When I talked to the political commentator Brad Polumbo, he told me that he wished America could go back to the L.G.B.T.Q. politics of a few years ago, which he sees as a time of “détente” on gay rights issues among conservatives. Mr. Polumbo is a podcaster who leans Republican, and he is gay. In his view, his sexual orientation didn’t matter much to conservatives during the Trump administration.
That’s changed, according to Mr. Polumbo, because “both sides” of the fight over L.G.B.T.Q. rights “overreach.” “I think the progress that people before me put so much blood, sweat and tears into — to achieve acceptance and normalization — is not guaranteed to stay with us,” he told me. He said that excess on the part of left-leaning L.G.B.T.Q. activists has created an opportunity for people on the right who never stopped being anti-gay.
Mr. Polumbo and I don’t agree about the cause of anti-L.G.B.T.Q. rhetoric right now or its practical solution — as you’ll read — but one thing we discuss at length is the limits of grouping the political views of all L.G.B.T.Q. people together.
This interview, which has been edited for length and clarity, is part of an Opinion Q. and A. series exploring modern conservatism today, its influence in society and politics and how and why it differs (and doesn’t) from the conservative movement that most Americans thought they knew.
Jane Coaston: You’ve mentioned before how you wish the United States could go back to the L.G.B.T. politics of a few years ago. What would that look like to you?
Brad Polumbo: Something of a détente on gay rights issues on the right. After Trump was elected president and despite his many faults on many things, he had a more tolerant approach on gay issues than most Republicans had at that time.
Coaston: It just seems he doesn’t really care very much.
Polumbo: He’s a narcissist. So if you like him, whether you’re gay or whatever, he’ll like you. But he came in saying he was fine with gay marriage. He appointed some gay people to high positions in his administration. There were some things I was critical of — for example, his restrictions on transgender service members. I thought they were unfair and discriminatory, but he definitely took a more tolerant and open approach to L.G.B.T. issues than previous Republicans. On the right, about a majority, almost high 40s, were supportive of gay marriage. It somewhat recently crossed 50 percent in some polls of Republicans. There were a few issues here or there that were debated, but it wasn’t the center of a culture war.
I knew very, very few people on the right who actually seemed hung up on gay rights issues or were focusing on them. But the trans debate has gotten so out of control on both sides. And it has engendered this vicious backlash that, in my view, stems from a lot of overreach on the left-wing side of the debate but now is causing an equal and oppositely extreme backlash and reaction on the right, which is catching up to gay rights.
The polls are backsliding. A Gallup poll showed acceptance of same-sex relationships declining significantly among Republicans. All of a sudden L.G.B.T. “groomer” war discourse is back on the right. I’m really concerned about what’s going on. I think the progress that people before me put so much blood, sweat and tears into — to achieve acceptance and normalization — is not guaranteed to stay with us.
Coaston: I’m interested in that, because I’ve read Andrew Sullivan and a group of people I would describe as L.G.B.T. centrists of a sort. There’s a sense from those people like, there’s been so much work done, but there has been overreach, whatever that looks like. Also, there is an argument from them that we as a community need to police ourselves — that we can’t have other L.G.B.T. people making us look bad. Would you say that is correct or incorrect?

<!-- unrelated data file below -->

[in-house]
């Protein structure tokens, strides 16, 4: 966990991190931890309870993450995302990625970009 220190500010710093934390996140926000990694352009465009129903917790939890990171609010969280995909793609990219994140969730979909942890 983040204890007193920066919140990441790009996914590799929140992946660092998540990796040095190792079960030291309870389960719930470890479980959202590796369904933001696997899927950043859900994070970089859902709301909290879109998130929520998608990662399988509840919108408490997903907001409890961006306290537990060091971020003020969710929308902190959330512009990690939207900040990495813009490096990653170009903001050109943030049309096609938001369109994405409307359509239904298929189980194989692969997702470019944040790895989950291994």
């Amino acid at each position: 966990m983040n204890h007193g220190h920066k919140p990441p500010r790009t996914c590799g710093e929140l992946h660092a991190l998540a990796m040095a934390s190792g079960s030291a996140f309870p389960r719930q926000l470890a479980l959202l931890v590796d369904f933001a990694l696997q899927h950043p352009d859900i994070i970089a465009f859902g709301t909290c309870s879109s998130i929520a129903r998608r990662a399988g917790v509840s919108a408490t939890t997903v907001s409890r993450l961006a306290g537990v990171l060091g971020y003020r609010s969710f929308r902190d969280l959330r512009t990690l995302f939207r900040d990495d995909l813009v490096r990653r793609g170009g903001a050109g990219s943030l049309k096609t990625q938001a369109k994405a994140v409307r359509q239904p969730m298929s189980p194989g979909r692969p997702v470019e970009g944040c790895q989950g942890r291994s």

Polumbo: Should people see some people at a Pride parade in New York City nude in front of children and attach that to or blame that on the entire L.G.B.T. community? No, they should not. But they will, and they do. Whether we like it or not, people are inherently tribal. They inherently think in terms of groups and collective blame. I’m an individualist, so I really don’t. I wish it weren’t so.
Coaston: How do you think that conservatives view being gay or being trans? Do you think that other conservatives or libertarians view being gay or trans as bad, neutral, normal, good?
Polumbo: I think it’s deeply divided and there’s different pockets. There’s a pocket of the right that always is and always has been homophobic, that thinks gay people or transgender people are degenerate and disordered. That’s part of, although not all of, the religious right, I would say.
There’s a part of the right that’s always been pretty socially moderate or libertarian and has been fine with gay people and continues to be fine with gay people. And they, I think, continue to largely be supportive of gay rights and gay acceptance, although they, too, have many concerns with some elements of transgender-related issues, whether it’s sports and fairness and the belief pushed on the left that I view as ignoring obvious realities about biological sex or attempts to compel speech or conversations about when it’s appropriate for minors to make potentially or sometimes irreversible medical decisions. So they might have some concerns, but they’re generally accepting.
Then I think there’s a broad middle that is somewhat up for grabs — people who tell me they were fine with gay marriage but now things have gotten too out of control. It was a slippery slope, after all, and now they’re against all of it again, and we need to go back. And I think there’s that middle, people who aren’t devoutly committed on one side of this issue.
We tend to overestimate the extent to which Americans have coherent ideologies or philosophies. Back in the early 2010s, many of these specific conservatives were very anti-gay; so they’re back now. They’re waging all-out culture war on L.G.B.T. people. But the community and the progressive left sure are giving them a lot of ammunition.